Serving clients in Fayetteville and all of NW Arkansas
The coronavirus has shown to be a deadly virus that has spread quickly throughout the United States. Employees that must commute to a physical location to work are at a higher risk of contracting the virus due to interacting with coworkers and possibly customers. That is why it is necessary for an employer to take precautions to prevent the spread of the coronavirus. Unfortunately, some employers may place their employees at risk by failing to take adequate precautions. If your family member passed away after contracting coronavirus at the workplace, you should consult with an experienced Fayetteville AR attorney for fatal coronavirus workplace exposure.
Ken Kieklak, Attorney at Law, is committed to fighting for workers that were exposed to COVID-19 in Fayetteville, AR due to the negligence of an employer. Our firm understands how losing a loved one during this pandemic can impact a family, and we are here for you in your time of need. To schedule a free consultation to discuss your legal options, contact Ken Kieklak, Attorney at Law, at (479) 316-0438. You can also contact the firm online.
Employer Liability for Fatal Coronavirus Exposure in Fayetteville, AR
If your loved one passed away due to complications with the coronavirus at their Fayetteville workplace, you should be aware of the circumstances that caused their death. In Arkansas, some companies have been forced to close their doors indefinitely while others continue to operate during the COVID-19 pandemic. Unfortunately, some employers may not be taking adequate precautions to operate during these unpredictable times. As a result, they can place workers at a higher risk of contracting the virus.
Workplaces that require contact between coworkers and customers should ensure that they employ safeguards that lower the risk of contracting the virus. For example, the Centers for Disease Control and Prevention (CDC) has stated that respiratory droplets from an infected person can travel up to six feet or farther. In response to this information, it would be wise for employers to implement a system to keep coworkers and customers a safe distance away from each other. However, some employers still have workers operating in close proximity with other workers and even customers.
Another important safeguard suggested by the CDC and Occupational Safety and Health Association (OSHA) is the use of personal protective equipment (PPE). As mentioned, the coronavirus is often spread by respiratory droplets that land in the mouth, nose, or eyes of other people. The use of PPE like face masks and gloves can help reduce the risk of interacting with customers and other workers.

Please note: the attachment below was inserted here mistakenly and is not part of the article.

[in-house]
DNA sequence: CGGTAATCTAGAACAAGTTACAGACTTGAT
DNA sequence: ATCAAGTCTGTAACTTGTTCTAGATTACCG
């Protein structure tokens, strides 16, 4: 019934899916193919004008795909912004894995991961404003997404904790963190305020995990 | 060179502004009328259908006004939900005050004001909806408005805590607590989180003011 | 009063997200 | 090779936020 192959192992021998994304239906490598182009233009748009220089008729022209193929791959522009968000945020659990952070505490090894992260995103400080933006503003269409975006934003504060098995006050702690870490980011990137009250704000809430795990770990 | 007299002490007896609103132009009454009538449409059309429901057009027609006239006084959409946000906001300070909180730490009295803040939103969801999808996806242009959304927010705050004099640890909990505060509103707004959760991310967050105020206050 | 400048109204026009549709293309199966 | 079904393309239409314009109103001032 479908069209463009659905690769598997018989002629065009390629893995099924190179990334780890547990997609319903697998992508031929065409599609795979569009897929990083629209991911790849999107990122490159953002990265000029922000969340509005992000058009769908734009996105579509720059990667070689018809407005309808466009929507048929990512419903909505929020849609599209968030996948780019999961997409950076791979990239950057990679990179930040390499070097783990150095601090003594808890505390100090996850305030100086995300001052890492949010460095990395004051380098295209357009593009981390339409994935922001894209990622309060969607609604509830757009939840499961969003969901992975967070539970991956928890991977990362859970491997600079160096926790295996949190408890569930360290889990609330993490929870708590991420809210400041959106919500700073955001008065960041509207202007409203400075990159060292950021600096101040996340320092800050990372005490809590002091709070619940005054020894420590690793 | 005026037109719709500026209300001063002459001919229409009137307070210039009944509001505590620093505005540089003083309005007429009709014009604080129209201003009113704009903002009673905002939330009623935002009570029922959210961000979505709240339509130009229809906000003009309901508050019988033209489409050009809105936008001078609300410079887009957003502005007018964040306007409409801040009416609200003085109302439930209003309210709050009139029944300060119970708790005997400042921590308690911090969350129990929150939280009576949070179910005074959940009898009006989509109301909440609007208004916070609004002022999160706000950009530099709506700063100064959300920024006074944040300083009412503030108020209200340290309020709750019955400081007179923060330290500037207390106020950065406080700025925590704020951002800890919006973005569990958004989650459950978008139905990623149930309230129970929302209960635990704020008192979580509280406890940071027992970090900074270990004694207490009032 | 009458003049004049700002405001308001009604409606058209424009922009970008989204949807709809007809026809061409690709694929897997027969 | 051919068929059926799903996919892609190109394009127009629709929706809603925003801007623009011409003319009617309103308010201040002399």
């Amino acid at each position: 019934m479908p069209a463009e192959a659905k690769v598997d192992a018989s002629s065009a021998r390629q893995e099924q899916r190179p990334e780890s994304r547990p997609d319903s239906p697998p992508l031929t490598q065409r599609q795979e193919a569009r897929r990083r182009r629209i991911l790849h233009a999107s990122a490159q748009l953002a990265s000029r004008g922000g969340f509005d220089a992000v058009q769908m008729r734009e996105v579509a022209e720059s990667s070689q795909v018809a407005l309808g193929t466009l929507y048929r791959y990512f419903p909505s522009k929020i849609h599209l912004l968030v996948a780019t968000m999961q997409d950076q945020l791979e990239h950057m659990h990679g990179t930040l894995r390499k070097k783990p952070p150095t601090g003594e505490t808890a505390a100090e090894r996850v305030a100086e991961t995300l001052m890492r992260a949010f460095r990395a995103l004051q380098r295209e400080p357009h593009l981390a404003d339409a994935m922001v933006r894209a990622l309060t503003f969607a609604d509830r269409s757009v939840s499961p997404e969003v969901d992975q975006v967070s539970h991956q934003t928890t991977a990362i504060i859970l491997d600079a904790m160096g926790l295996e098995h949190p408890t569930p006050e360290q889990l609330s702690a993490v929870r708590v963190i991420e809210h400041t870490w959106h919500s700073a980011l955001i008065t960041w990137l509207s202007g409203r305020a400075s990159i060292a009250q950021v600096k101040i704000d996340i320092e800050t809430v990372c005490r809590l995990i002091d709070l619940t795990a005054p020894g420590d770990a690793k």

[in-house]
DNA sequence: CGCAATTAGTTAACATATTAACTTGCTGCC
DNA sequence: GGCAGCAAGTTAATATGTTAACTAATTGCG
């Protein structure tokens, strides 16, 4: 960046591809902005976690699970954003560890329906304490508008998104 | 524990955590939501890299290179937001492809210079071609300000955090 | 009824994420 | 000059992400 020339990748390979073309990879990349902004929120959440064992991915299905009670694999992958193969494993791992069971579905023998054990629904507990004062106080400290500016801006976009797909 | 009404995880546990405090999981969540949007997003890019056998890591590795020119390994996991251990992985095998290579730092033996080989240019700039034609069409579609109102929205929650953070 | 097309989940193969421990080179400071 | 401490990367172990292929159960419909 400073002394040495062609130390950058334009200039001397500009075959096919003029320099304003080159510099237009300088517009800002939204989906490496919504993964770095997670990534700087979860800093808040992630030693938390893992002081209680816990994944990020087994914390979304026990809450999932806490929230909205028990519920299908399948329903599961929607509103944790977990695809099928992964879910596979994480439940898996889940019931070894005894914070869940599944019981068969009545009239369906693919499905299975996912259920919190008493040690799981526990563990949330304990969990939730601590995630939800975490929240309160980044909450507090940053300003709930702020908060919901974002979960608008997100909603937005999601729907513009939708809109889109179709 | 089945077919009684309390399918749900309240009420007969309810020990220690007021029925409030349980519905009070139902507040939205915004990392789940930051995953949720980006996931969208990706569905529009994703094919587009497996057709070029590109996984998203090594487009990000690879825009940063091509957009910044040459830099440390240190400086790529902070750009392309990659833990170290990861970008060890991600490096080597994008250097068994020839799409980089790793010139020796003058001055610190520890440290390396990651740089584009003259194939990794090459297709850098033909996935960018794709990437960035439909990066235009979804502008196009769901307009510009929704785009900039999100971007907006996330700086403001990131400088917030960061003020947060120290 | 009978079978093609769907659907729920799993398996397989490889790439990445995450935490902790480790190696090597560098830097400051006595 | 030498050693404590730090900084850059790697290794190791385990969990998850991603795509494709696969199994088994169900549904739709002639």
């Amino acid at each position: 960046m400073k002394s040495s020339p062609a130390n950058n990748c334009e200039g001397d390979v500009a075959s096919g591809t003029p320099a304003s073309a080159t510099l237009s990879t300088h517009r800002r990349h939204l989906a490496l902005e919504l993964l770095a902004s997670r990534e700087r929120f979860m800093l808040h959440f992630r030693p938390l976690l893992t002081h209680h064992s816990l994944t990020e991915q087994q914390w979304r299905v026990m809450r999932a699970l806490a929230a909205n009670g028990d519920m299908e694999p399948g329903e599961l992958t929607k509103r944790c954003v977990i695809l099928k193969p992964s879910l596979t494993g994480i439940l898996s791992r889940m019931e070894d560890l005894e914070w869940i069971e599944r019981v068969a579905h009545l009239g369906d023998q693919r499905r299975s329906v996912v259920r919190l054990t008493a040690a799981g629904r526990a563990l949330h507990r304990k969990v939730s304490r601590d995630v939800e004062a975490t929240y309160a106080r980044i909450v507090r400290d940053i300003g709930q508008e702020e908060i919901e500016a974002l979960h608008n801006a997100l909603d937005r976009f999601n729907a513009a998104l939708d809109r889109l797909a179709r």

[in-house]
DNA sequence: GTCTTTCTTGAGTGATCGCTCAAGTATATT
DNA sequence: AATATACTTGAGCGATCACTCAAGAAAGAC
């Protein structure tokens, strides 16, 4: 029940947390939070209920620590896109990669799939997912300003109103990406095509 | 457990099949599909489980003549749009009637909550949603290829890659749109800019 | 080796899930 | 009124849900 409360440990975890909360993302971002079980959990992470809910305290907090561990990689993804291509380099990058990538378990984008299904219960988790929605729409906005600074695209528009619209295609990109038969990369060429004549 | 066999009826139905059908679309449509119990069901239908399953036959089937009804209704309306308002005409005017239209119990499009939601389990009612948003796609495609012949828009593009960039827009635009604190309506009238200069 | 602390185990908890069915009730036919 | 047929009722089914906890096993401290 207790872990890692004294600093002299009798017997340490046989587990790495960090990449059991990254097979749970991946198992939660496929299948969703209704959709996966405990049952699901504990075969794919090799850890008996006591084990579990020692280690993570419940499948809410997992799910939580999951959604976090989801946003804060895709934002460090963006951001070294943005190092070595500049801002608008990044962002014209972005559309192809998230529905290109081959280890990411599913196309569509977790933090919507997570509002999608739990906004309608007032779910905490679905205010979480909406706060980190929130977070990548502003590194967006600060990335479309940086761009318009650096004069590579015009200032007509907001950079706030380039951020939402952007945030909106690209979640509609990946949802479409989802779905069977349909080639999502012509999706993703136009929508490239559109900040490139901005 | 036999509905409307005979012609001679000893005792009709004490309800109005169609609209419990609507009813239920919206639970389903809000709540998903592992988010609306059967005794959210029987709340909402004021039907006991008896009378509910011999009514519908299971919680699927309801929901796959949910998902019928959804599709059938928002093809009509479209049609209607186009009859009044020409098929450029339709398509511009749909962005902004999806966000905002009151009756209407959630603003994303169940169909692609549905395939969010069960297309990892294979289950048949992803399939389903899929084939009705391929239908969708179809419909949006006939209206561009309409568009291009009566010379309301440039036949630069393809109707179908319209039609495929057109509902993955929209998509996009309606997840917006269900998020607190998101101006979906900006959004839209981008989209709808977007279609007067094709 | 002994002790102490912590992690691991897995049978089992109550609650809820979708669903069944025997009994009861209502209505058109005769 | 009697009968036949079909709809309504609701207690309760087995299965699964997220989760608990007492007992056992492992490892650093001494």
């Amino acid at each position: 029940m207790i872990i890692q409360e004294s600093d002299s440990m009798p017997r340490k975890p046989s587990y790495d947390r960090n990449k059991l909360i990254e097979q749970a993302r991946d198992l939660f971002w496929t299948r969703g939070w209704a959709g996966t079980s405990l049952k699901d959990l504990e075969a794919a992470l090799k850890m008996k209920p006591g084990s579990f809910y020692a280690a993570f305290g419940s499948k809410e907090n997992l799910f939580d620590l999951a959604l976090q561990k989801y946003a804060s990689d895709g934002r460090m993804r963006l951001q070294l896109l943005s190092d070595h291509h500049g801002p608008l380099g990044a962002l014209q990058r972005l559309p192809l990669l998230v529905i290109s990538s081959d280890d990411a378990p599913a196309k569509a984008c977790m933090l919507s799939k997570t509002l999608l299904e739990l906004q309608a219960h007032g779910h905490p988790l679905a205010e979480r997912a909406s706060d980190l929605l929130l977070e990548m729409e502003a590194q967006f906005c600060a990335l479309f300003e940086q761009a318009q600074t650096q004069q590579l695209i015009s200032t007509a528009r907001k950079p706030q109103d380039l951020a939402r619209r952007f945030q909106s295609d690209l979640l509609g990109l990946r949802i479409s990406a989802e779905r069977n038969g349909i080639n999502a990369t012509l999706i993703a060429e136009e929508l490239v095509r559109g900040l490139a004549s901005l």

However, some workers have reported working in companies that provide insufficient PPE for the pandemic. Some companies may only give their employees a limited supply of PPE and expect them to either reuse the same gear or purchase it with their own earnings. If an employer fails to outfit workers with PPE properly, they could be held liable for their negligent actions.
One of the most essential precautions a Fayetteville employer should take is ensuring that employees are not arriving to work while sick. The CDC has suggested that companies set up pre-screening stations to evaluate workers for coronavirus symptoms. For example, if a worker complains of headaches and has a high fever, it would be prudent to send them home or suggest they are tested.
There are a variety of other precautions that an employer can take to protect their employees. However, if an employer fails to take any steps to protect employees, they could be liable if an employee contracts the virus and passes away.
Statute of Limitations for a Workplace COVID-19 Wrongful Death Lawsuit in Fayetteville, AR
If your loved one passed away from COVID-19 complications after workplace exposure in Fayetteville, AR, you should consider pursuing a wrongful death lawsuit against their employer. It is important to note that wrongful death lawsuits are subject to the statute of limitations. The statute of limitations determines the length of time that a person has to file a lawsuit with the court.
In Arkansas, the statute of limitations for a wrongful death lawsuit is three years from the date of the decedent’s death. If a lawsuit is not filed within this timeframe, the court can bar the claim entirely. This means that the potential plaintiff would be unable to pursue compensation in a court of law.
Additionally, you should know that wrongful death lawsuits can only be filed by certain family members of the decedent. For example, a spouse may be able to file a wrongful death lawsuit while a distant relative could be barred. It is vital to understand these limitations to avoid filing a frivolous case with the court.
Note, however, that the coronavirus pandemic could also have an effect on your potential case. As mentioned, many industries are determining how to operate in the midst of the pandemic. This means that some courts may place claims on hold until it is safe to conduct trials. If you are uncertain about how the pandemic can affect your case, our firm can help alleviate your concerns.
Contact Our Experienced Fayetteville Lawyer for Fatal Coronavirus Exposure at Work
If your loved one died after contracting the coronavirus at work, contact an experienced Fayetteville wrongful death lawyer for fatal coronavirus exposure. Ken Kieklak, Attorney at Law, possesses over 20 years of legal experience, and he would be honored to use this knowledge to help you pursue the compensation you deserve. To schedule a free legal consultation to discuss your potential claim, contact the Ken Kieklak, Attorney at Law, at (479) 316-0438.